How to Give a Great TED Talk

Published August 14, 2017 by Jothy Rosenberg

One of the great thrills of my life has been delivering a TED talk. If you’re interested in preparing a TED style presentation (or a real-time TED talk!), here are my tips on how to approach the process.


First, your topic. Obviously you need to know the topic cold. You have to be the expert. But passion has to come through loud and clear as well. As you get started, these are links to important TED talks to watch: the famous TED Playlist and the TED Founder’s Talk. Look for others on the TED website.

The Script

Tell stories to make your points. We humans are drawn to and have evolved to follow stories best.

Make sure your talk has a very clear structure. That’s important for you to easily be able to know where you are in your talk. Even more critically, it makes it easy for your audience to know where they are in your flow.

Really work hard on the beginning and the end. There is an adage that says people will only remember the first and last 30 seconds of your talk. Remember what Maya Angelou wrote: “people won’t remember what you said or did, they will remember how you made them feel.”

Write out your script before worrying about your visuals. Your voice track is the most important thing. Then, if you have visuals, build them to the script you have created. Begin to practice your script with the visuals and check time. Aim to have your talk come in under the 18 min TED talk limit. That room is for pauses, audience reactions, moments when you stop to recall what is next, and so forth.


There are powerful and compelling TED talks without visuals. It completely depends on you and your topic. Having visuals that are interesting and impactful and that help the audience understand and follow your talk is great. They also happen to help you stay with your script because they add timing and structure that helps you during your speech. But don’t use visuals only as a crutch to aid in your memorization—visuals are never to be thought of as a substitute for thorough memorization.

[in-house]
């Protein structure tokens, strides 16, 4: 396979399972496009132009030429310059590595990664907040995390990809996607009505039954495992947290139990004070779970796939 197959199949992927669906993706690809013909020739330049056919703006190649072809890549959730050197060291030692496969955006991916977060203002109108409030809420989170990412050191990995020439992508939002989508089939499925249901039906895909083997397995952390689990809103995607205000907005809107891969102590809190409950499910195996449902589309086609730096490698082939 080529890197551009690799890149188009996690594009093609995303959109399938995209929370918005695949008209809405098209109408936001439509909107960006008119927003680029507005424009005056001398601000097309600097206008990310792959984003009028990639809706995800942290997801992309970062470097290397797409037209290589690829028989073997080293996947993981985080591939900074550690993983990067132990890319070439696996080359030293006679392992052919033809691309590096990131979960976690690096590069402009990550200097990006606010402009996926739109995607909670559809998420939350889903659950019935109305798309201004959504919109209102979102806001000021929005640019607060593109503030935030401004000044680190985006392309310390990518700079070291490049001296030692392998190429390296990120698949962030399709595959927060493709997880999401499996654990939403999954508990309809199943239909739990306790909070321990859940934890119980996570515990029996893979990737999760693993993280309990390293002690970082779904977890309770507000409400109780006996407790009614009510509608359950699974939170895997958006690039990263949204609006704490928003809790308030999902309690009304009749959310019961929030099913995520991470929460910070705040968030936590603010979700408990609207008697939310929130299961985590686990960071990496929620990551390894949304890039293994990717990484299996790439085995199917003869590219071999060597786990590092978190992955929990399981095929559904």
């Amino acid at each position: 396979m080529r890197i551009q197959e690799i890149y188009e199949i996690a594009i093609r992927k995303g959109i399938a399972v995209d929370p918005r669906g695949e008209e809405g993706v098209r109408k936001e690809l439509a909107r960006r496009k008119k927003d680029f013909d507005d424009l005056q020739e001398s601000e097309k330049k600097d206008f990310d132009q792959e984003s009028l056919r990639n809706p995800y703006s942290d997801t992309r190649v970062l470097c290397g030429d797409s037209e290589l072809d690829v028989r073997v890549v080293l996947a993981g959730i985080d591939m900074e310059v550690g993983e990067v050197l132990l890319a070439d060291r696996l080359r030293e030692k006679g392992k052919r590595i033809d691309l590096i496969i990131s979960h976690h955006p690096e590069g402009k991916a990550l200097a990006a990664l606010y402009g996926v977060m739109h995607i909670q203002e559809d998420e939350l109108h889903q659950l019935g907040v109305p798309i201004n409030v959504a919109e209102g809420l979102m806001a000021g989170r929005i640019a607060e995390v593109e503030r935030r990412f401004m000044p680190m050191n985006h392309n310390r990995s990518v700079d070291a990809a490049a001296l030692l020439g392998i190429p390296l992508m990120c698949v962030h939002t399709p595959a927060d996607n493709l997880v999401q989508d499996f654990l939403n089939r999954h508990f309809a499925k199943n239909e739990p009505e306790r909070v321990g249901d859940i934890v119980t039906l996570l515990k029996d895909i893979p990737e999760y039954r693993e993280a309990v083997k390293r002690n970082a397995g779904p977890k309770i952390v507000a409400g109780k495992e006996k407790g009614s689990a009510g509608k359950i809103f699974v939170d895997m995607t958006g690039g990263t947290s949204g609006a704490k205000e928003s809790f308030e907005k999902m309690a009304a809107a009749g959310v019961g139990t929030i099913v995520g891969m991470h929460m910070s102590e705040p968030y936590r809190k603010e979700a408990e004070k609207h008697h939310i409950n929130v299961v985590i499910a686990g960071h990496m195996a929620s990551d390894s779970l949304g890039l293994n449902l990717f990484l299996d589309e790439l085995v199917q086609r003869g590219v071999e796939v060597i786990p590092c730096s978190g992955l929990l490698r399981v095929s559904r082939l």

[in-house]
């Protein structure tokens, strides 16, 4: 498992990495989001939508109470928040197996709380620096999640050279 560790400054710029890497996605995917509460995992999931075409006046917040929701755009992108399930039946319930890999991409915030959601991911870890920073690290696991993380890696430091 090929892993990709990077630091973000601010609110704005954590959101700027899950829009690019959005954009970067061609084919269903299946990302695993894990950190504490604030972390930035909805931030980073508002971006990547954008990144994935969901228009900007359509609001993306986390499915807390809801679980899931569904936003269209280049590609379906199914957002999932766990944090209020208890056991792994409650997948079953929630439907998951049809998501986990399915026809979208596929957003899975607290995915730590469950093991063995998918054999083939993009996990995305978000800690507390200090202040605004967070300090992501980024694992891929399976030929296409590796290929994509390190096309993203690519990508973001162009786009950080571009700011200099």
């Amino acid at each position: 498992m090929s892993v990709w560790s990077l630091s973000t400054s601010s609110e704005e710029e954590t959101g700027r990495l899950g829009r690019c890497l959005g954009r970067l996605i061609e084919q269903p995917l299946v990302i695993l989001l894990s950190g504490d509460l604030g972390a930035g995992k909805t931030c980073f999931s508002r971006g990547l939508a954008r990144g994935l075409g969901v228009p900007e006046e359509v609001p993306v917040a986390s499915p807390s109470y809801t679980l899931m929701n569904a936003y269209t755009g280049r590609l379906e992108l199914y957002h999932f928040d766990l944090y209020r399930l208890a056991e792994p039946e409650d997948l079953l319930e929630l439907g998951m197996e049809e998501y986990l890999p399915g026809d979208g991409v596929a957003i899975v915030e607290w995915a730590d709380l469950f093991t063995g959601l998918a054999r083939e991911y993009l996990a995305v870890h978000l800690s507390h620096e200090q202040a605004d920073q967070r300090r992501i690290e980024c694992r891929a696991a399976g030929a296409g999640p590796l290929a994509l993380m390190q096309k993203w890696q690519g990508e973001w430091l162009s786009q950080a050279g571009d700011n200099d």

Memorization and Practice

Once you have a stable script, it’s time to start memorizing. For me, this is the daunting part.

Start by reading it over and over. Out loud every third time. Have it in the cloud so you can access it on any of your devices, wherever you go. Record it and play that back on your daily commute.

Practice it in front of an audience, even early on when you are still reading and have very little memorized. Those early audiences—even family—will change your script, maybe significantly. Better now than later when you’d be changing what you’ve already memorized.

After some introductory memorization, start working from back to front. Yes, this is a frequently described technique that really works. It makes sure you know where you are. And as you go deeper and deeper into the memorization your ending will get stronger and stronger.

As it starts to stick, say it while going for a walk. Early on, memorization is easier if you close your eyes. But walking forces you to have your eyes open. It also forces you to look around so as not to trip. That sets you up for scanning the audience for a better stage presence.

Make only tiny word changes now to reflect how you naturally say it. You don’t want to change much at all as the talk date approaches, but if you keep saying a sentence in a way that differs from the script, change the script to match how it seems to flow from your mouth. Have a friend read your script as you recite it and point out even tiny variances. Re-record whenever there is such a change to ensure you’re listening to a 100% accurate version. Practice along with your recorded version. When I was commuting 45 min each way in my car, I was playing my talk on my car speakers and mimicking the recording with my voice.